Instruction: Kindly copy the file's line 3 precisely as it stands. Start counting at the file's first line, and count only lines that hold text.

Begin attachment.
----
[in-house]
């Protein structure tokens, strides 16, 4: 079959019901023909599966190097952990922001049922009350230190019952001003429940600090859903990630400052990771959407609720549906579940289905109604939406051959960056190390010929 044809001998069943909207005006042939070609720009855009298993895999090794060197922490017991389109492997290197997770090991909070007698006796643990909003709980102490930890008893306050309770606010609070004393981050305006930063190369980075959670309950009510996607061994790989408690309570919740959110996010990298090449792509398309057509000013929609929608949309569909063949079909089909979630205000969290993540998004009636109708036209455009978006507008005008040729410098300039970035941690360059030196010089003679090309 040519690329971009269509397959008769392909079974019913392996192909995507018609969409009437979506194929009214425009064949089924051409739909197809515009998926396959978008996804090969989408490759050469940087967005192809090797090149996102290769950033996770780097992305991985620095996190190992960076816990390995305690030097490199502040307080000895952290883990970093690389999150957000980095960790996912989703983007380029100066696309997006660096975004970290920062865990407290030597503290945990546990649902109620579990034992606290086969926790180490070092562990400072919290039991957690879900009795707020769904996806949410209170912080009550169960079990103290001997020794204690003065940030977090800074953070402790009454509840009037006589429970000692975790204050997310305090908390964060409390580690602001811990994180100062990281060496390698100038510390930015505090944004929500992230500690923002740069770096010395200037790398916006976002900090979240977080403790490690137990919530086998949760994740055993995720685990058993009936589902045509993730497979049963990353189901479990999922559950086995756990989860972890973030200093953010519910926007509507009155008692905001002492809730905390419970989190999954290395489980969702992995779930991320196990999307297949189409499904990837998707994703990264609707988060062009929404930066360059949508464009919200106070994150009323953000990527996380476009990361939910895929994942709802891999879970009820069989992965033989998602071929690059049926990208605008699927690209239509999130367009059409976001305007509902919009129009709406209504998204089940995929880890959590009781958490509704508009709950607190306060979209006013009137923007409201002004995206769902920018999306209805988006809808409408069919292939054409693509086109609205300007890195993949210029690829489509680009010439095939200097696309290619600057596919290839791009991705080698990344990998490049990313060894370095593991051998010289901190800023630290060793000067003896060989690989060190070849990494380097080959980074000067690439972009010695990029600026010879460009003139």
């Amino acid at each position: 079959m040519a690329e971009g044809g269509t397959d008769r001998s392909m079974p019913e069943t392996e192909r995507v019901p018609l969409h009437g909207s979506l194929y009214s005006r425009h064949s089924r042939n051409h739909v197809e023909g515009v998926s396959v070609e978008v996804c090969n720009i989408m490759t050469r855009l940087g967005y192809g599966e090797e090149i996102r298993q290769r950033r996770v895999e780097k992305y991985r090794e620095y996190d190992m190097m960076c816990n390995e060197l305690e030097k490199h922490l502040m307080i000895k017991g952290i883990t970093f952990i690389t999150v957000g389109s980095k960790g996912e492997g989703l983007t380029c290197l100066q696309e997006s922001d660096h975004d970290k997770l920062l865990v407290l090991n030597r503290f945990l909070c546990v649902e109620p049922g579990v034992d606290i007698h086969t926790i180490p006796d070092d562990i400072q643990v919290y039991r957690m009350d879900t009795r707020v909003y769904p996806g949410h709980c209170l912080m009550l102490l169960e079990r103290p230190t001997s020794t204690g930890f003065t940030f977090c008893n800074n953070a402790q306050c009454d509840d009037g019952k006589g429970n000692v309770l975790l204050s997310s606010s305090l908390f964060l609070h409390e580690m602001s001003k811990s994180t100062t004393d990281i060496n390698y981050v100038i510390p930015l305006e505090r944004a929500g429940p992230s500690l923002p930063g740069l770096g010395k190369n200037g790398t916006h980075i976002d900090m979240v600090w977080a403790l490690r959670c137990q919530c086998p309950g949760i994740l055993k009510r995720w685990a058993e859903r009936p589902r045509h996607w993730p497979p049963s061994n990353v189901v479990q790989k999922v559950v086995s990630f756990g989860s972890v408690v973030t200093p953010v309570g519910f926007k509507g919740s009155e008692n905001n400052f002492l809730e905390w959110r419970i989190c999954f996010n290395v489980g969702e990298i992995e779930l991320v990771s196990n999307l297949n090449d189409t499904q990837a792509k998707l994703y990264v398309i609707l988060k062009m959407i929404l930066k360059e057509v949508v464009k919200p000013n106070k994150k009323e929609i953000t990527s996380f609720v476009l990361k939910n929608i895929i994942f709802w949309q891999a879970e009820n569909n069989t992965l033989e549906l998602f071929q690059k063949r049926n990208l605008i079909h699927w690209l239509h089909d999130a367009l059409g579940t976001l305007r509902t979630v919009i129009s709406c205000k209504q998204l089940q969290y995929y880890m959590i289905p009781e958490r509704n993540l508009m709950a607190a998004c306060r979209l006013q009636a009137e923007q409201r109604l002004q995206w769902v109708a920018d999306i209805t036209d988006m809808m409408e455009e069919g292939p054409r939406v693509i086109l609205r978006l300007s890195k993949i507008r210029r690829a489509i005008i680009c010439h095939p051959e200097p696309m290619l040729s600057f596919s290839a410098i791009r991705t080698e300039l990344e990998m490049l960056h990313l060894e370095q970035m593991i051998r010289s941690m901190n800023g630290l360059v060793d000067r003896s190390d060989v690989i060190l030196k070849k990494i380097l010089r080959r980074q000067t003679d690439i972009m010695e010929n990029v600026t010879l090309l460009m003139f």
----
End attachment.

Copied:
């Amino acid at each position: 079959m040519a690329e971009g044809g269509t397959d008769r001998s392909m079974p019913e069943t392996e192909r995507v019901p018609l969409h009437g909207s979506l194929y009214s005006r425009h064949s089924r042939n051409h739909v197809e023909g515009v998926s396959v070609e978008v996804c090969n720009i989408m490759t050469r855009l940087g967005y192809g599966e090797e090149i996102r298993q290769r950033r996770v895999e780097k992305y991985r090794e620095y996190d190992m190097m960076c816990n390995e060197l305690e030097k490199h922490l502040m307080i000895k017991g952290i883990t970093f952990i690389t999150v957000g389109s980095k960790g996912e492997g989703l983007t380029c290197l100066q696309e997006s922001d660096h975004d970290k997770l920062l865990v407290l090991n030597r503290f945990l909070c546990v649902e109620p049922g579990v034992d606290i007698h086969t926790i180490p006796d070092d562990i400072q643990v919290y039991r957690m009350d879900t009795r707020v909003y769904p996806g949410h709980c209170l912080m009550l102490l169960e079990r103290p230190t001997s020794t204690g930890f003065t940030f977090c008893n800074n953070a402790q306050c009454d509840d009037g019952k006589g429970n000692v309770l975790l204050s997310s606010s305090l908390f964060l609070h409390e580690m602001s001003k811990s994180t100062t004393d990281i060496n390698y981050v100038i510390p930015l305006e505090r944004a929500g429940p992230s500690l923002p930063g740069l770096g010395k190369n200037g790398t916006h980075i976002d900090m979240v600090w977080a403790l490690r959670c137990q919530c086998p309950g949760i994740l055993k009510r995720w685990a058993e859903r009936p589902r045509h996607w993730p497979p049963s061994n990353v189901v479990q790989k999922v559950v086995s990630f756990g989860s972890v408690v973030t200093p953010v309570g519910f926007k509507g919740s009155e008692n905001n400052f002492l809730e905390w959110r419970i989190c999954f996010n290395v489980g969702e990298i992995e779930l991320v990771s196990n999307l297949n090449d189409t499904q990837a792509k998707l994703y990264v398309i609707l988060k062009m959407i929404l930066k360059e057509v949508v464009k919200p000013n106070k994150k009323e929609i953000t990527s996380f609720v476009l990361k939910n929608i895929i994942f709802w949309q891999a879970e009820n569909n069989t992965l033989e549906l998602f071929q690059k063949r049926n990208l605008i079909h699927w690209l239509h089909d999130a367009l059409g579940t976001l305007r509902t979630v919009i129009s709406c205000k209504q998204l089940q969290y995929y880890m959590i289905p009781e958490r509704n993540l508009m709950a607190a998004c306060r979209l006013q009636a009137e923007q409201r109604l002004q995206w769902v109708a920018d999306i209805t036209d988006m809808m409408e455009e069919g292939p054409r939406v693509i086109l609205r978006l300007s890195k993949i507008r210029r690829a489509i005008i680009c010439h095939p051959e200097p696309m290619l040729s600057f596919s290839a410098i791009r991705t080698e300039l990344e990998m490049l960056h990313l060894e370095q970035m593991i051998r010289s941690m901190n800023g630290l360059v060793d000067r003896s190390d060989v690989i060190l030196k070849k990494i380097l010089r080959r980074q000067t003679d690439i972009m010695e010929n990029v600026t010879l090309l460009m003139f």